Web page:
L'Armée Des Ombres (aka Army Of The Shadows) (Melville, 1969)[+Extras]-aNaRCHo
CRITERION RIP WITH COMMENTARY AND SECOND AUDIO TRACK INCLUDED!!!
The tightest thriller in town. Jean-Pierre Melville is widely worshipped for his gangster sagas, such as “Le Samouraï” and “Le Cercle Rouge,” but this tale of the French Resistance, though no less stylish (hats and dark suits still abound), has an added pulse of the heartfelt. It stars Lino Ventura as a stalwart of the underground movement, who slips the shackles of the occupying Germans and rejoins his small band of fellow-heroes. Not that their heroism is remotely flamboyant; what concerns Melville is the courage of the stoical, the phlegmatic, and the formidably organized. His direction honors that efficiency with a series of set pieces (one in a barber shop, another at Gestapo headquarters, a third in the face of a firing squad) in which the suspense grows almost intolerable. The movie, though made in 1969, has never been released here before. To miss it now would be a gross dereliction of duty. With an unflappable Simone Signoret.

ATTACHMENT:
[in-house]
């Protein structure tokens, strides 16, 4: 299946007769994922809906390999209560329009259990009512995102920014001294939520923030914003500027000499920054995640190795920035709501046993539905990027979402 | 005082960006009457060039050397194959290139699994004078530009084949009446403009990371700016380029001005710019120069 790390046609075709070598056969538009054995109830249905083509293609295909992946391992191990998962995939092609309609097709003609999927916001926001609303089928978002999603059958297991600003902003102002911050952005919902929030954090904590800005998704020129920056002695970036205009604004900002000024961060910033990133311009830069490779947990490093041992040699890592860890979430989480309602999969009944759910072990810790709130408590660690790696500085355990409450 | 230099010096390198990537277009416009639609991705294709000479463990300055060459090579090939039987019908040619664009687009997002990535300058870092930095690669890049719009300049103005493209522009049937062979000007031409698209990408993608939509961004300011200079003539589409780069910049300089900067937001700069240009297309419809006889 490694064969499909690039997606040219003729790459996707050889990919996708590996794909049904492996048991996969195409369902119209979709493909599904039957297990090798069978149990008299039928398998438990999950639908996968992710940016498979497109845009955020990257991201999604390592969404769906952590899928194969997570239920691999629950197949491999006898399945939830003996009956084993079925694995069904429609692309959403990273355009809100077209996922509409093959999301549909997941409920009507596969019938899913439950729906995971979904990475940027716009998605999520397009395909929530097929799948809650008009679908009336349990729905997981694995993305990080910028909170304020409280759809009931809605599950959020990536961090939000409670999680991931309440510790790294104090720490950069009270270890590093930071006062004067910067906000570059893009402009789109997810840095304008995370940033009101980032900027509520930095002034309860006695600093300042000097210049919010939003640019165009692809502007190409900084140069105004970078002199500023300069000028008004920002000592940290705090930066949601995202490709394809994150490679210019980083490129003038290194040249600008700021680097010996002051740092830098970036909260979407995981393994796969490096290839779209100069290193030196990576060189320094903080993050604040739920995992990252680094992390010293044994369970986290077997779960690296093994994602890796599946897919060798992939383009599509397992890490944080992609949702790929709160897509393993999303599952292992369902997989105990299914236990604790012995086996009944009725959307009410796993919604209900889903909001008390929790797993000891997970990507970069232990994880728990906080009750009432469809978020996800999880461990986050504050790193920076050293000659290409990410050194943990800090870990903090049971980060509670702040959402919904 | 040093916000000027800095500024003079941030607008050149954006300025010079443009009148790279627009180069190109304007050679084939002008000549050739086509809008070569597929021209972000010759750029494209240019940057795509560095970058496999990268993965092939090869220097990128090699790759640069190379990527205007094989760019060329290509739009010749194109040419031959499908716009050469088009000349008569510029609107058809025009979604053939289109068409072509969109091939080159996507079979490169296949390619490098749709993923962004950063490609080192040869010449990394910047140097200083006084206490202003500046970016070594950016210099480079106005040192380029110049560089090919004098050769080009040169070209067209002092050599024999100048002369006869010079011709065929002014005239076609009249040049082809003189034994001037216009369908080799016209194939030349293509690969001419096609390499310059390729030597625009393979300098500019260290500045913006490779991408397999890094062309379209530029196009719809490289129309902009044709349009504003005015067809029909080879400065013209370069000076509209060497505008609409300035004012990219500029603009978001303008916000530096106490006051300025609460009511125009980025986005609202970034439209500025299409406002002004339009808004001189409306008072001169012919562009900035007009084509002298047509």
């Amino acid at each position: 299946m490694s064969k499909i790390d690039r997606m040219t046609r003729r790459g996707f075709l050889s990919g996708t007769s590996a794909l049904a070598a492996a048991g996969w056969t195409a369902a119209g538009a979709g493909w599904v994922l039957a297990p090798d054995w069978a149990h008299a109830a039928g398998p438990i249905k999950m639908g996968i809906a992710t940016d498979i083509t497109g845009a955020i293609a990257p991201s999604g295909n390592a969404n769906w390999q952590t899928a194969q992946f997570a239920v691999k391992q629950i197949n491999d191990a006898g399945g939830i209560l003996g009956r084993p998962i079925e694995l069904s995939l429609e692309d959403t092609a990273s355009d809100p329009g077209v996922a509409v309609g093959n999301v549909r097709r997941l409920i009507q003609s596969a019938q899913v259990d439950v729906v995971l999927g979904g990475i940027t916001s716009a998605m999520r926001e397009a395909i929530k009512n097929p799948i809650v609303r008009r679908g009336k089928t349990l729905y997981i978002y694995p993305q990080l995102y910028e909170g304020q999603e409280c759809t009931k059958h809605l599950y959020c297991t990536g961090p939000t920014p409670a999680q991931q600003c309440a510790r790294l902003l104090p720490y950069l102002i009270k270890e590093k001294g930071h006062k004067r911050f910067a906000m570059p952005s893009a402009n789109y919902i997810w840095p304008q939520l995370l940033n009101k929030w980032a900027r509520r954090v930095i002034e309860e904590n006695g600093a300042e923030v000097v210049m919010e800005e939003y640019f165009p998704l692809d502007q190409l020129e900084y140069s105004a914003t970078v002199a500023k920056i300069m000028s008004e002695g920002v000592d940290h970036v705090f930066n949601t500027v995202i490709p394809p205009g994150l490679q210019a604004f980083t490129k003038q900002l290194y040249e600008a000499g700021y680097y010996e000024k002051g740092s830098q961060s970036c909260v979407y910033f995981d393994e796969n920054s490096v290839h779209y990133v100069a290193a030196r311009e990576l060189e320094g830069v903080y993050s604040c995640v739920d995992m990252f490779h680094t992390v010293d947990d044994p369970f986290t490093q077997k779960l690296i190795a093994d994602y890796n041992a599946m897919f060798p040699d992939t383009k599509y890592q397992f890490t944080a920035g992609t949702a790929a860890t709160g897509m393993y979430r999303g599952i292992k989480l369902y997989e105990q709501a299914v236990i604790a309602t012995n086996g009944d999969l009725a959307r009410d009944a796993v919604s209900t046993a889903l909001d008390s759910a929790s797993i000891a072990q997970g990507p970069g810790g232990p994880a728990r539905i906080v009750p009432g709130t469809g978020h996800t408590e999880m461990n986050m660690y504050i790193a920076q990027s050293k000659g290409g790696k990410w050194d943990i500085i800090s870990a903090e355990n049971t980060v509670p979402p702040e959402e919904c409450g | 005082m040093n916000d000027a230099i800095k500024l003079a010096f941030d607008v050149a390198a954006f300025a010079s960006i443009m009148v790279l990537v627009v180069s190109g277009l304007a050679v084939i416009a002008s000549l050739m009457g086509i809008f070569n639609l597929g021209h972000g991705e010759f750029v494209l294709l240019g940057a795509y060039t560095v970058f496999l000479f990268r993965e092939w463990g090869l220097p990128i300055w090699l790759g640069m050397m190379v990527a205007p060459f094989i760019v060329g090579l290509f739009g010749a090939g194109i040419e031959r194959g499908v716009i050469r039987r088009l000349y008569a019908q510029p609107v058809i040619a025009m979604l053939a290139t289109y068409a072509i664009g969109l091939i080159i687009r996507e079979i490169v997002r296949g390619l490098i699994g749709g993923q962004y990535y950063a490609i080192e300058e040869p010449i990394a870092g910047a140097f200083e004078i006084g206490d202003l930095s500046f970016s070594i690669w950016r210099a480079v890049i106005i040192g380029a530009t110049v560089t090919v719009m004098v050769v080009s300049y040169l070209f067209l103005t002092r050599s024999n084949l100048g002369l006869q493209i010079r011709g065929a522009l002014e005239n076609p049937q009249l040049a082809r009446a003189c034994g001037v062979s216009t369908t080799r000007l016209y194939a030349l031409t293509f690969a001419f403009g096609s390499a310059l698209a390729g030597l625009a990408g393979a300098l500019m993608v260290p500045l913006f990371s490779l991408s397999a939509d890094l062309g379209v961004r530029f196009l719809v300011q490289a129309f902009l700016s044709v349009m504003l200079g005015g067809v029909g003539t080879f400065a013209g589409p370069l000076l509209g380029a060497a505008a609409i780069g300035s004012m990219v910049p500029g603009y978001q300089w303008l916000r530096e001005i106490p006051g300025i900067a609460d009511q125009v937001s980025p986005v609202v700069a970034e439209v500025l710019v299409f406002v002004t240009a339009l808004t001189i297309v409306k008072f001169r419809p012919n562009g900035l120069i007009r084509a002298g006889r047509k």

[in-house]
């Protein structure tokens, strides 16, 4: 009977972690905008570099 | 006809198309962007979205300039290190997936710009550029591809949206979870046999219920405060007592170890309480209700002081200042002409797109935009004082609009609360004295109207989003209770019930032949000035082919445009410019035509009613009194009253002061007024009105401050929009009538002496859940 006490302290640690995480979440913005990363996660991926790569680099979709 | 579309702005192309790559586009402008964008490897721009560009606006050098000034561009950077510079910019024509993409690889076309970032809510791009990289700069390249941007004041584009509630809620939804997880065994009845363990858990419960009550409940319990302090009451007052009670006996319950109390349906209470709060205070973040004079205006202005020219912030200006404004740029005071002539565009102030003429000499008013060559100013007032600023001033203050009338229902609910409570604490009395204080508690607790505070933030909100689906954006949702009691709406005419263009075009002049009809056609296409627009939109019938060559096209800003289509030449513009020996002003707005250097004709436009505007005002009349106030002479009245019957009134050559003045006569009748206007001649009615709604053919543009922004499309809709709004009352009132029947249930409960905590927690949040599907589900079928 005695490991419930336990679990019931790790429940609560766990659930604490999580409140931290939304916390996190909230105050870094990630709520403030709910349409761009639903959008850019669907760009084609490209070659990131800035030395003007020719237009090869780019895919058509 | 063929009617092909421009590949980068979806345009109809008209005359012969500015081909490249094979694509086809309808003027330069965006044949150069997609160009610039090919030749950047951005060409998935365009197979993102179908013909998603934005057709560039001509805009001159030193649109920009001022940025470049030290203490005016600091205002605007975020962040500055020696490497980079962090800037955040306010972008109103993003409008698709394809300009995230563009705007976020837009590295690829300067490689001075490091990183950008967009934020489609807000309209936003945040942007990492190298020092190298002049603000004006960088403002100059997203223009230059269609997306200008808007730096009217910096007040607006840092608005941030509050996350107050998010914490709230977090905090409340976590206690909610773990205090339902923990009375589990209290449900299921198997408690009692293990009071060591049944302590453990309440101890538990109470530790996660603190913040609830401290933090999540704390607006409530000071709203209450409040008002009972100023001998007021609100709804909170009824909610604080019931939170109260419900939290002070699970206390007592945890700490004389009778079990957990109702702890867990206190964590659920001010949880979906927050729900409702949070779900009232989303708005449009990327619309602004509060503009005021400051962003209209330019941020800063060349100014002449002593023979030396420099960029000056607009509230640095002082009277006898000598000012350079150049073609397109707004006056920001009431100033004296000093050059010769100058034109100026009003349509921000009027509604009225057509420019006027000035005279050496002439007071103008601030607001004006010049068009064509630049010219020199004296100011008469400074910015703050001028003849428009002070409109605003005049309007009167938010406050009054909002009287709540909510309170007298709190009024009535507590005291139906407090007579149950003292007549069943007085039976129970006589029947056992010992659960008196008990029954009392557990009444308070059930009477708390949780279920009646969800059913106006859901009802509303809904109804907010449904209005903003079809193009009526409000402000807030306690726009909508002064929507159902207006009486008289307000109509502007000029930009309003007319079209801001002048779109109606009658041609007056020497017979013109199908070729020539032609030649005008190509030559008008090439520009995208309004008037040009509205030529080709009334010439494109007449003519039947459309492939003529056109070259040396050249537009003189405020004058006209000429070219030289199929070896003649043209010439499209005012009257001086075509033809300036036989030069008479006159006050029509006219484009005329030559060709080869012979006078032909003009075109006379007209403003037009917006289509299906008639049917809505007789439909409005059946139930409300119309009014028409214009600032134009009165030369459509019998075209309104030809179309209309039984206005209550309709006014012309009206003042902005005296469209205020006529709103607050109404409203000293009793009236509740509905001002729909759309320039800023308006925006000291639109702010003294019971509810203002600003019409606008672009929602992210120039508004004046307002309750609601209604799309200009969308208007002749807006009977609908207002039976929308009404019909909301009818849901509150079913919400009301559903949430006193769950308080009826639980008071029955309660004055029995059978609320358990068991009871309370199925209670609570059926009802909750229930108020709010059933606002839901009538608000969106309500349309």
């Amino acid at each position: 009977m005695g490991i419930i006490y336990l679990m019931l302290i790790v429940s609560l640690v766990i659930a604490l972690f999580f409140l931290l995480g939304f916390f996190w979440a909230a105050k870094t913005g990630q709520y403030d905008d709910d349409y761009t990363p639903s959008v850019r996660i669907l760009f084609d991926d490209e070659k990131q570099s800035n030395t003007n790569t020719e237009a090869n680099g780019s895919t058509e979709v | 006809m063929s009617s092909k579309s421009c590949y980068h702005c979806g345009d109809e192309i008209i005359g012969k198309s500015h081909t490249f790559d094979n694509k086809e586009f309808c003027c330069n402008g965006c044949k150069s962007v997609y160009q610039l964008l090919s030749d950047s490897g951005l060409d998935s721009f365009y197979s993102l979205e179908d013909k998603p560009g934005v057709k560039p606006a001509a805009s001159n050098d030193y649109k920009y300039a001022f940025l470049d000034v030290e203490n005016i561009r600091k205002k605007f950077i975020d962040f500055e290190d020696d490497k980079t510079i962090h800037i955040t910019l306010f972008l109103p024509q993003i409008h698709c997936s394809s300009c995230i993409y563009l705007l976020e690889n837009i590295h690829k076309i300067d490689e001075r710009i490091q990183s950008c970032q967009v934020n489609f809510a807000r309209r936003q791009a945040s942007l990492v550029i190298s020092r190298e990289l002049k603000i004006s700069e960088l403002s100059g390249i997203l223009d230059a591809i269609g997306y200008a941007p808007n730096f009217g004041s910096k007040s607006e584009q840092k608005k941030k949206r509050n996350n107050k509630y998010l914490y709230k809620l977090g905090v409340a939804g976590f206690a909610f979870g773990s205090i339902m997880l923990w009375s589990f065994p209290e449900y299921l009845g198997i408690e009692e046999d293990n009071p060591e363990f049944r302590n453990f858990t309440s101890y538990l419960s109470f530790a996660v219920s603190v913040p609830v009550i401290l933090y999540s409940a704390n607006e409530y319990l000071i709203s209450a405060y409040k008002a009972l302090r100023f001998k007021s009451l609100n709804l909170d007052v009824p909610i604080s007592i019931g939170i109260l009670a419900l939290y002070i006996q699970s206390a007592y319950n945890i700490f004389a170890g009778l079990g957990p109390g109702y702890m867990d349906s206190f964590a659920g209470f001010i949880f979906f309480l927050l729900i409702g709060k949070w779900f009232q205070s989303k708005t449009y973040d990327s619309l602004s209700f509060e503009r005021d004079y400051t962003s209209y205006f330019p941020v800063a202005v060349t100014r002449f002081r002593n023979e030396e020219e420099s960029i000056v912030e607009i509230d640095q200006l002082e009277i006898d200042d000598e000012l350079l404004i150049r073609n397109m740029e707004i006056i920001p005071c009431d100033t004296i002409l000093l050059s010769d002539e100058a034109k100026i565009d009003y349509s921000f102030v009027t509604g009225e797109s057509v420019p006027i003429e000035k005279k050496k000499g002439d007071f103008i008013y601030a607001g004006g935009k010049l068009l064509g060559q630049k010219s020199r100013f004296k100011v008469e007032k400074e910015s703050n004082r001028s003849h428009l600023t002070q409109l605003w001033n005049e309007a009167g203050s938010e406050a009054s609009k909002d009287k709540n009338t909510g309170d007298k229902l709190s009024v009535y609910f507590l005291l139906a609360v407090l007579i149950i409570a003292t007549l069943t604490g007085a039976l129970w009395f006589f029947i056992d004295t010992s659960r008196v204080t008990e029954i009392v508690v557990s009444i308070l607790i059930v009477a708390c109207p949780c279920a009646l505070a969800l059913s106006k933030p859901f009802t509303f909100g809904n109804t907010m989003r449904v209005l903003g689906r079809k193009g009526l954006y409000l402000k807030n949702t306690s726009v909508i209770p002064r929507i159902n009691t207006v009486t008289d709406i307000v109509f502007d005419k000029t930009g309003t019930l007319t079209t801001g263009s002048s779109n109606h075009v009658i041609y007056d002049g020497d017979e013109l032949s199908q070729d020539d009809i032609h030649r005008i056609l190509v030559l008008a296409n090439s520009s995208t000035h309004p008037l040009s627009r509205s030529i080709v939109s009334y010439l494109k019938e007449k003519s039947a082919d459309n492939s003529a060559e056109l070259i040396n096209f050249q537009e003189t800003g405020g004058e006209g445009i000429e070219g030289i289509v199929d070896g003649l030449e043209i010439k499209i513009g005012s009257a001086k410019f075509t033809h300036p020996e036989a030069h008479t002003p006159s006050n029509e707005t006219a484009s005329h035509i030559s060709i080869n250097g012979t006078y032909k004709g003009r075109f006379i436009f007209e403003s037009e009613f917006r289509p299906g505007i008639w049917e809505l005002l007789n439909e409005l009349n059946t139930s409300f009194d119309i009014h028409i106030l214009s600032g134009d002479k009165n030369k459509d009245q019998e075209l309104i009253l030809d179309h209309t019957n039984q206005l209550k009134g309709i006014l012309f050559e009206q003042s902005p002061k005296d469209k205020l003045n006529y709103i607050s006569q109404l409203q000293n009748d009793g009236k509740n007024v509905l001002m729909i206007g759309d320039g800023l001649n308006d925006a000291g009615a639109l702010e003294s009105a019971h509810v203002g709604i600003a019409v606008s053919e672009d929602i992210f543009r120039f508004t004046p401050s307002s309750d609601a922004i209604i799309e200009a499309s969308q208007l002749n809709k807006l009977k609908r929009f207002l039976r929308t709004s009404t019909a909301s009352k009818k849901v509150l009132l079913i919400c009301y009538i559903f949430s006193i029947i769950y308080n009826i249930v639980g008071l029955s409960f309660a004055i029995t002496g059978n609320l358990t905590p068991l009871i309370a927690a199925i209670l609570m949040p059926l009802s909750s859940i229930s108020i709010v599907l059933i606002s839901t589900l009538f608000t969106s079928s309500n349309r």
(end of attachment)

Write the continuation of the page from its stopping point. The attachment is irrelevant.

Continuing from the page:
The arrival of Jean-Pierre Melville’s “Army of Shadows” is not a rerelease but a début. The film, though it hails from 1969, has never been distributed here. The title, which refers to the French Resistance, will mean nothing to most people, but for Melville-watchers it has acquired the weight of legend. If they, however, are the only ones who see it now, that will be a waste, since any moviegoers with a weakness for dry heroism, dark-toned humor, and storytelling of pantherish pace and grace—in short, lovers of cinema—should reach for their fedoras, turn up the collars of their coats, and sneak to this picture through a mist of rain.